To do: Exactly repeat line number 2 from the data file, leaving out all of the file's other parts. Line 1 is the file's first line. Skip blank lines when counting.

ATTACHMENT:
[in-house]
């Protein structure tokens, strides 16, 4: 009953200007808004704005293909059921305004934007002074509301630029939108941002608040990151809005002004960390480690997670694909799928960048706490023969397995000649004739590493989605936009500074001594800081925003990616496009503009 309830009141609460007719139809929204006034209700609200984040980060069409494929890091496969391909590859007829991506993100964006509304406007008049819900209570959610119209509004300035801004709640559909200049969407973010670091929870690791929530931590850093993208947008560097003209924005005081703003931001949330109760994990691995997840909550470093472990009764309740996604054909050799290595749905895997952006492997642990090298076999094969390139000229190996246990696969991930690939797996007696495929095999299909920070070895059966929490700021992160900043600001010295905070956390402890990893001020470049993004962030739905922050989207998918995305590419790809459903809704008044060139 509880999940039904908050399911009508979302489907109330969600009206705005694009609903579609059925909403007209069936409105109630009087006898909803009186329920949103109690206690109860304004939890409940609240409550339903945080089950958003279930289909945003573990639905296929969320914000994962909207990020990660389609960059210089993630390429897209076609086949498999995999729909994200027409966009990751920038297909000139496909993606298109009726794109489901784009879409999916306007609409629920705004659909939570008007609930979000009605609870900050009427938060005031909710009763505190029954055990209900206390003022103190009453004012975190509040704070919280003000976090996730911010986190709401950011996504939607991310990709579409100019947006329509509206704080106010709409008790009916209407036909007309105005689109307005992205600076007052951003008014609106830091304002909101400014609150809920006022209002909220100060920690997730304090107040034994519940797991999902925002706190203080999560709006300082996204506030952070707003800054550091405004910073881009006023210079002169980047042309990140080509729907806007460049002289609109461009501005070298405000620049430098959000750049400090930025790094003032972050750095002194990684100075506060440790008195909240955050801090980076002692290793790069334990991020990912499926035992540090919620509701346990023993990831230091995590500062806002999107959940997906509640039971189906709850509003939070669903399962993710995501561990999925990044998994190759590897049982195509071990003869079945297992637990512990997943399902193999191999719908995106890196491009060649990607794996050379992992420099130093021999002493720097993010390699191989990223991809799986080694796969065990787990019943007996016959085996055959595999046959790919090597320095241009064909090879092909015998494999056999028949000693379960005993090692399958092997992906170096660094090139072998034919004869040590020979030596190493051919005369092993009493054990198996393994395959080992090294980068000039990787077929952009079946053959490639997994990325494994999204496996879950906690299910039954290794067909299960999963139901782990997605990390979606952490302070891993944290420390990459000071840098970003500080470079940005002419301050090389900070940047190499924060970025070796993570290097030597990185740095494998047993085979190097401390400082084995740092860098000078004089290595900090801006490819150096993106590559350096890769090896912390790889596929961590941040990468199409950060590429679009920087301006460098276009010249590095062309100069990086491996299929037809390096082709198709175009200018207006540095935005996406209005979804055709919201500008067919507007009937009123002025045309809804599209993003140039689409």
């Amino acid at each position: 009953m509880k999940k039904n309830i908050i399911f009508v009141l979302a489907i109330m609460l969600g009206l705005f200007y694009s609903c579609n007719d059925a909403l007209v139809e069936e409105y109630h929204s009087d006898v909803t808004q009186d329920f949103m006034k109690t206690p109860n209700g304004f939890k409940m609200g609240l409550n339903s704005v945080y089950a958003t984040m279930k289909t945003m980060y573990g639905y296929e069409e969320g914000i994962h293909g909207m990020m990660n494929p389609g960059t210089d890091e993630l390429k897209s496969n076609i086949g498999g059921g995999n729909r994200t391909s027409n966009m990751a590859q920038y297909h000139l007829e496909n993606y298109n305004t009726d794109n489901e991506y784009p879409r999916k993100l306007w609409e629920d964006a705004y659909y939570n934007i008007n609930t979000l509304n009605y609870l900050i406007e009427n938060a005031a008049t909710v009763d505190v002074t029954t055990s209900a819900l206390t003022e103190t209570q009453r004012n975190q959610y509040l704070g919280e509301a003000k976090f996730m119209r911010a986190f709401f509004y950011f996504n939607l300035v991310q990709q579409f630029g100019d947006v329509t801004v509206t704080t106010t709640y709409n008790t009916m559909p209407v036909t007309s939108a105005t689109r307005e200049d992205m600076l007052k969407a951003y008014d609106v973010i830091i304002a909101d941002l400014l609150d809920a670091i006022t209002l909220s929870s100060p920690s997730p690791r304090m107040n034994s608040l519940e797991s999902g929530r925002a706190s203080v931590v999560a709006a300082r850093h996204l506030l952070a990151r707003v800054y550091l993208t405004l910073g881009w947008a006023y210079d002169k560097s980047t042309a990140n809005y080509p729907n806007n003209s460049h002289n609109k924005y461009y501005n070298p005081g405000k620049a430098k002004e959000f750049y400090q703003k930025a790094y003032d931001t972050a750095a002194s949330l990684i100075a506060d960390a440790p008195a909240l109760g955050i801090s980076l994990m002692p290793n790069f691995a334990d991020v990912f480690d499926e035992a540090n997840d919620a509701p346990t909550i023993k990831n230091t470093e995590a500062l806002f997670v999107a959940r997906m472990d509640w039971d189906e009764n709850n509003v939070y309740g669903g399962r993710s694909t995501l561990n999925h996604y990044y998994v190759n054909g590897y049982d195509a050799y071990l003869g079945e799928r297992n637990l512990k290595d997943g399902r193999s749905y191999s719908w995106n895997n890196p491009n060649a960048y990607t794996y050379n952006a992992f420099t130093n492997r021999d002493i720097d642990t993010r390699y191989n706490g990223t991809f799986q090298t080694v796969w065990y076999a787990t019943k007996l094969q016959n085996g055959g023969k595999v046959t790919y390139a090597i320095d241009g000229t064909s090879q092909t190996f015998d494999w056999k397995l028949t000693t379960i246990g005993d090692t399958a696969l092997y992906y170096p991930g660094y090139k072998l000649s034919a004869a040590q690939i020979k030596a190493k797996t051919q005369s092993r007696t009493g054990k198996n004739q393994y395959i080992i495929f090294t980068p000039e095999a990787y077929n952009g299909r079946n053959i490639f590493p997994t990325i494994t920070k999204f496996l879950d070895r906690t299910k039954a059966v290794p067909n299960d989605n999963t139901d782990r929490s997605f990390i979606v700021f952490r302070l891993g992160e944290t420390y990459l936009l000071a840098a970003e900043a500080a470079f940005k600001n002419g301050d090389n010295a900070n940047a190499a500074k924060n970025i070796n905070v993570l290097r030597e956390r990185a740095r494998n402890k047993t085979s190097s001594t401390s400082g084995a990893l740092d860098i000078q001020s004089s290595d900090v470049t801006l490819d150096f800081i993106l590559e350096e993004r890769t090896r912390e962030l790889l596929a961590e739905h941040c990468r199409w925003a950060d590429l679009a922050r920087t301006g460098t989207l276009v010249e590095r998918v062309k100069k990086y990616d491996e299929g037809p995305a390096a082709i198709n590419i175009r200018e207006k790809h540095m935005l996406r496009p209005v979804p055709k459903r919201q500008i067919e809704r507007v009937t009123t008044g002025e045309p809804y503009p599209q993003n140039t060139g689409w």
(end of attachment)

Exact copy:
């Protein structure tokens, strides 16, 4: 009953200007808004704005293909059921305004934007002074509301630029939108941002608040990151809005002004960390480690997670694909799928960048706490023969397995000649004739590493989605936009500074001594800081925003990616496009503009 309830009141609460007719139809929204006034209700609200984040980060069409494929890091496969391909590859007829991506993100964006509304406007008049819900209570959610119209509004300035801004709640559909200049969407973010670091929870690791929530931590850093993208947008560097003209924005005081703003931001949330109760994990691995997840909550470093472990009764309740996604054909050799290595749905895997952006492997642990090298076999094969390139000229190996246990696969991930690939797996007696495929095999299909920070070895059966929490700021992160900043600001010295905070956390402890990893001020470049993004962030739905922050989207998918995305590419790809459903809704008044060139 509880999940039904908050399911009508979302489907109330969600009206705005694009609903579609059925909403007209069936409105109630009087006898909803009186329920949103109690206690109860304004939890409940609240409550339903945080089950958003279930289909945003573990639905296929969320914000994962909207990020990660389609960059210089993630390429897209076609086949498999995999729909994200027409966009990751920038297909000139496909993606298109009726794109489901784009879409999916306007609409629920705004659909939570008007609930979000009605609870900050009427938060005031909710009763505190029954055990209900206390003022103190009453004012975190509040704070919280003000976090996730911010986190709401950011996504939607991310990709579409100019947006329509509206704080106010709409008790009916209407036909007309105005689109307005992205600076007052951003008014609106830091304002909101400014609150809920006022209002909220100060920690997730304090107040034994519940797991999902925002706190203080999560709006300082996204506030952070707003800054550091405004910073881009006023210079002169980047042309990140080509729907806007460049002289609109461009501005070298405000620049430098959000750049400090930025790094003032972050750095002194990684100075506060440790008195909240955050801090980076002692290793790069334990991020990912499926035992540090919620509701346990023993990831230091995590500062806002999107959940997906509640039971189906709850509003939070669903399962993710995501561990999925990044998994190759590897049982195509071990003869079945297992637990512990997943399902193999191999719908995106890196491009060649990607794996050379992992420099130093021999002493720097993010390699191989990223991809799986080694796969065990787990019943007996016959085996055959595999046959790919090597320095241009064909090879092909015998494999056999028949000693379960005993090692399958092997992906170096660094090139072998034919004869040590020979030596190493051919005369092993009493054990198996393994395959080992090294980068000039990787077929952009079946053959490639997994990325494994999204496996879950906690299910039954290794067909299960999963139901782990997605990390979606952490302070891993944290420390990459000071840098970003500080470079940005002419301050090389900070940047190499924060970025070796993570290097030597990185740095494998047993085979190097401390400082084995740092860098000078004089290595900090801006490819150096993106590559350096890769090896912390790889596929961590941040990468199409950060590429679009920087301006460098276009010249590095062309100069990086491996299929037809390096082709198709175009200018207006540095935005996406209005979804055709919201500008067919507007009937009123002025045309809804599209993003140039689409």